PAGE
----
As a high-school English teacher Lauren Elward, 33, blew through hundreds of ink cartridges printing out syllabuses and handouts for her students.
Convinced there had to be a cheaper way to replenish ink, Lauren launched Castle Ink in 2005 out of her Greenlawn, N.Y., home. The company retails repurposed ink cartridges for printers and toners from at least seven different companies, including Lexmark and Epson.
Used ink cartridges are refilled with new ink and thoroughly tested before they are resold. Castle Ink also sells refill kits for customers who prefer to pour fresh ink into their used cartridges themselves.
"We've always been avid recyclers," said Lauren's husband Bill, 35. "Refurbished ink cartridges keep millions of pounds of plastic out of our landfills each year."
With no loans, the Elwards put $5,000 of their own money into the business, to hire a web designer and launch a website. There was, and still is, no storefront. Nor are there any additional employees. During the business' incubation stage, the couple kept their day jobs as a safety net.
n June, they crossed over the $1 million in revenue mark. "It was a big win, psychologically, the idea that you can do that on the side and out of your house," said Bill. "We've spent almost no money on marketing. We've been able to drive 100,000 visits a month just on Google alone."
This, in addition to keeping the business entirely virtual, allows them to offer competitive pricing even as more competitors crop up. "There are definitely companies out there that have a product like ours," said Bill. "Our customer service is one differentiating factor. We have a 100 percent satisfaction guarantee."
The company also pays for return shipping.
Karen Hall, a compliance assistant who orders office supplies on behalf of Home Loan Investment Bank in Warwick, R.I., from Castle Ink, agreed that Castle Ink's customer service is good. "When you ask a question, the turnaround time is 30 or 45 minutes," she said. "And, our delivery time is very quick -- within a day it is usually here."
In 2007, Castle Ink grew profitable enough that Lauren could fulfill her dream: to quit her teaching job. "She went on maternity leave and never went back" to work, said Bill. Eventually, they outsourced customer service, which includes inventory and filling orders. "For a long time my wife was handling all the customer service. That was a killer for her. Through a relationship with our vendor [in South Carolina], we were able to have them handle that," said Bill.
Their biggest challenge, however, even with Lauren devoted to just Castle Ink, is managing their time. Bill still works full-time in web analytics, digital strategy and online marketing at College Board, a not-for-profit designed to connect students with college opportunities. The couple is also raising two young children. Often their energy is zapped. That they cannot immediately act upon brilliant ideas or brainstorming sessions is frustrating.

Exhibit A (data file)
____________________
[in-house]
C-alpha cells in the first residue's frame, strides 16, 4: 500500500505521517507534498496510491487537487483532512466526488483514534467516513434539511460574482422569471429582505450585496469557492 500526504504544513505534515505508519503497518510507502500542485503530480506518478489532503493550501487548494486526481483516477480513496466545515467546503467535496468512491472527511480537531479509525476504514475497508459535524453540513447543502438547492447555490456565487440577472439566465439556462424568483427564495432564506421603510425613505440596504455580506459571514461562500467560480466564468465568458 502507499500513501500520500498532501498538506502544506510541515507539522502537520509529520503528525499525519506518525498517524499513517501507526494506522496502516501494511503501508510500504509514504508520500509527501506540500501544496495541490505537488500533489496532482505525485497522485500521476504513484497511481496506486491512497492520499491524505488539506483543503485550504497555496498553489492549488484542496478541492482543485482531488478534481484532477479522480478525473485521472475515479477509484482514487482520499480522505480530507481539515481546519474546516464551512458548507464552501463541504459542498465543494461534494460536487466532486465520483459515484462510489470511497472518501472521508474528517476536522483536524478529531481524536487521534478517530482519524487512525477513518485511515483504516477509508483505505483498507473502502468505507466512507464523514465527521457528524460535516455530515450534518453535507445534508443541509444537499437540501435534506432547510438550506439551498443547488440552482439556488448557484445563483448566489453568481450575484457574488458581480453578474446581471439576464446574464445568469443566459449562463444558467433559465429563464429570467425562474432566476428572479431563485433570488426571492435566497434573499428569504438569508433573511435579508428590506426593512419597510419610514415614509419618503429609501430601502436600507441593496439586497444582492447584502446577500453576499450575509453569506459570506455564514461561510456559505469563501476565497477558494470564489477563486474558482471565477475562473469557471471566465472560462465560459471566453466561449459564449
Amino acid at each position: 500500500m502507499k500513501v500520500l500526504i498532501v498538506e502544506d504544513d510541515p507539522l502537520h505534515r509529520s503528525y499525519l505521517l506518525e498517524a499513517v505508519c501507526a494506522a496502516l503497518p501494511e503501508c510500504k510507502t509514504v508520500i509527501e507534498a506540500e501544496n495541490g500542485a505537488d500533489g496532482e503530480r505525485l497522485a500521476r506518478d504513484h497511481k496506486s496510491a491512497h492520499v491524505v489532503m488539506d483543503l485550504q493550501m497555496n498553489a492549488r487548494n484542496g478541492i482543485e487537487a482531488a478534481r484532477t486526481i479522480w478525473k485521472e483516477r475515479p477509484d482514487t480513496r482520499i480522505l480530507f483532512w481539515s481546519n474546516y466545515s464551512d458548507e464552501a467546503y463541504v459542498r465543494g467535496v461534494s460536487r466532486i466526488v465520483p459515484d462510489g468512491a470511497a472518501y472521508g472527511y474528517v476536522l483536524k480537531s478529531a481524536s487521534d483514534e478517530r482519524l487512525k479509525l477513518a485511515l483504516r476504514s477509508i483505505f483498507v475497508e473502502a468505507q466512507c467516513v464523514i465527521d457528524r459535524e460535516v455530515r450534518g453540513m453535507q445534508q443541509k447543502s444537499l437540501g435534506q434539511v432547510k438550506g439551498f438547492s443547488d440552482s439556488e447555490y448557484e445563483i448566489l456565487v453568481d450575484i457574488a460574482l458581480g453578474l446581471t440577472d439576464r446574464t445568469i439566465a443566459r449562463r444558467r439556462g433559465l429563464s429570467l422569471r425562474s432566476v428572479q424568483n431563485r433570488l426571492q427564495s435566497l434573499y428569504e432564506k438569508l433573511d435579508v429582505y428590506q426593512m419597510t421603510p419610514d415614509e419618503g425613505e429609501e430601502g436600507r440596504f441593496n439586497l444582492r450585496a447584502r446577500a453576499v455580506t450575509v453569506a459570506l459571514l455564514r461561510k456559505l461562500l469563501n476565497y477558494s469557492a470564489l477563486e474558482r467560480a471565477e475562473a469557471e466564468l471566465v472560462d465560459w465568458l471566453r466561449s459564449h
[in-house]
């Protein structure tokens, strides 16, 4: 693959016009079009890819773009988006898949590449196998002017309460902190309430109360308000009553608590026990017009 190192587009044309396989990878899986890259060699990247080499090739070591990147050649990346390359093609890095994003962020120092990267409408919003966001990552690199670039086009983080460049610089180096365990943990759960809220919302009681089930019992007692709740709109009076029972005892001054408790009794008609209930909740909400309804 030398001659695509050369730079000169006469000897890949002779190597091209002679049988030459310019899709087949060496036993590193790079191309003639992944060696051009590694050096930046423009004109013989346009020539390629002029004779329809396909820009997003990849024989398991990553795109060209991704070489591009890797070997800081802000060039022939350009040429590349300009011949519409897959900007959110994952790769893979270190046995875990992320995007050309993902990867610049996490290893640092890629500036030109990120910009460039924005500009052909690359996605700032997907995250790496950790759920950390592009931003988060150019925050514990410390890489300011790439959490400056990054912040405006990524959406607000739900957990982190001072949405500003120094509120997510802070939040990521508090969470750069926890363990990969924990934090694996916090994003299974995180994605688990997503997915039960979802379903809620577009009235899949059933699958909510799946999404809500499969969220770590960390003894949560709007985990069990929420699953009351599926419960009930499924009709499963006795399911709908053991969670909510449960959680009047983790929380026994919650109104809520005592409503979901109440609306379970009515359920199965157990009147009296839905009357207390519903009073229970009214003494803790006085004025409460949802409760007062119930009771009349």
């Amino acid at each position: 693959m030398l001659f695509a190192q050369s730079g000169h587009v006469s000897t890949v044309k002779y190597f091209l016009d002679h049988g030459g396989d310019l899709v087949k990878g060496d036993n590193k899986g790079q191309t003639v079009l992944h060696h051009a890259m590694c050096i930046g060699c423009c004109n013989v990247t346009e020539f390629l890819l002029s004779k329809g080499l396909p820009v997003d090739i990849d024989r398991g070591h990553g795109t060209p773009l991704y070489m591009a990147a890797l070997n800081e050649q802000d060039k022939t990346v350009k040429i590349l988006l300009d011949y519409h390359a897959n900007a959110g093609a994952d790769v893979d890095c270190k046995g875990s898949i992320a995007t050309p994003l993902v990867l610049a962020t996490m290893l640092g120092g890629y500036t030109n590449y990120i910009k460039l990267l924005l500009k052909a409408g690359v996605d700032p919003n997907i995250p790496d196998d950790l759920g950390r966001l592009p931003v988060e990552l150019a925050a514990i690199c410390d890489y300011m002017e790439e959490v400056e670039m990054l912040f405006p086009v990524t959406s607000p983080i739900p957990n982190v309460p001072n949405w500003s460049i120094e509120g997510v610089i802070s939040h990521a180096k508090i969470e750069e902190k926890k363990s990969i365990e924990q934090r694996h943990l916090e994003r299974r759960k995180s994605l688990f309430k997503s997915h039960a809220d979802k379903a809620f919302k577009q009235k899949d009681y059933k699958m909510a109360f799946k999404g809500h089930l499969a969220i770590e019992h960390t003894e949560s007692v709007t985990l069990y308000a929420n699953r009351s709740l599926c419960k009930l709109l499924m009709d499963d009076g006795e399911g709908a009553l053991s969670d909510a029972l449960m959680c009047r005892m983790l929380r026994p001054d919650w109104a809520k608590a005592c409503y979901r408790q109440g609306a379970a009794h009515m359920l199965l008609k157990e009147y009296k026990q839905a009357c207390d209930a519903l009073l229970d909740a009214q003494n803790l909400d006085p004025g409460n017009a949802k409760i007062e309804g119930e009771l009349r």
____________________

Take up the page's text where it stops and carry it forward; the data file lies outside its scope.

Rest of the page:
Another hurdle has been to retain competitive pricing. "A lot of the dealers are importing out of China, and it's poor-quality ink," said Bill. "They're undercutting us by a few dollars."
Castle Ink counteracts that threat by promoting its recycle-friendly mantra, which wins over many customers. One fan is Nev Norona, who began buying ink cartridges from Castle Ink three years ago. "I have always returned my cartridges to them after they are depleted, since I know they will either recycle them or use them for other purposes," said Norona, who lives in Flint, Mich. Remarkable hiring stories
In early 2010, the company launched an annual college scholarship fund, awarding $2,500 to a student expressing a passion for recycling and environmental conservation. An additional $1,000 was awarded last year as a "paperless scholarship" with an online application process. "We're trying to help students and get them to seek out higher education," said Bill.
Addie Spahr, founder of Green Living Consulting, agreed that Castle Ink's eco-friendly angle is a key to its success. "Building a culture of green is becoming 'smart business', and it seems that the companies making that connection are the ones staying afloat in tough economic times," she said.
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